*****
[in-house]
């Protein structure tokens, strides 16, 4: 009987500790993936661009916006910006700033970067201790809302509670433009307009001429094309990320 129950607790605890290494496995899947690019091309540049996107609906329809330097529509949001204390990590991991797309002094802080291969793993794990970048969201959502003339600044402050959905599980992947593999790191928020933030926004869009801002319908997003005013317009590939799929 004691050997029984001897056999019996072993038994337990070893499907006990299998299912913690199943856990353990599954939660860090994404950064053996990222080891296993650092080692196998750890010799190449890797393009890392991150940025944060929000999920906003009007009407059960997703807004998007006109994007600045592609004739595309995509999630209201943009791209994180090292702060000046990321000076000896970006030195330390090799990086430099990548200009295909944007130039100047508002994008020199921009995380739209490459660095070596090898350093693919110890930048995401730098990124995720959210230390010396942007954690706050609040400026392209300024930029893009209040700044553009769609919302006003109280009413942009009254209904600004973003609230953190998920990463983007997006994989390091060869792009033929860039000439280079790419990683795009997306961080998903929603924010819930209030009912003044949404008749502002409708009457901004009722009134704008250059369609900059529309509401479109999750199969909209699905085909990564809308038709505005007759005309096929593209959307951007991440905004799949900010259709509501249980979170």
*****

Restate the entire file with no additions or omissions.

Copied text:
[in-house]
């Protein structure tokens, strides 16, 4: 009987500790993936661009916006910006700033970067201790809302509670433009307009001429094309990320 129950607790605890290494496995899947690019091309540049996107609906329809330097529509949001204390990590991991797309002094802080291969793993794990970048969201959502003339600044402050959905599980992947593999790191928020933030926004869009801002319908997003005013317009590939799929 004691050997029984001897056999019996072993038994337990070893499907006990299998299912913690199943856990353990599954939660860090994404950064053996990222080891296993650092080692196998750890010799190449890797393009890392991150940025944060929000999920906003009007009407059960997703807004998007006109994007600045592609004739595309995509999630209201943009791209994180090292702060000046990321000076000896970006030195330390090799990086430099990548200009295909944007130039100047508002994008020199921009995380739209490459660095070596090898350093693919110890930048995401730098990124995720959210230390010396942007954690706050609040400026392209300024930029893009209040700044553009769609919302006003109280009413942009009254209904600004973003609230953190998920990463983007997006994989390091060869792009033929860039000439280079790419990683795009997306961080998903929603924010819930209030009912003044949404008749502002409708009457901004009722009134704008250059369609900059529309509401479109999750199969909209699905085909990564809308038709505005007759005309096929593209959307951007991440905004799949900010259709509501249980979170």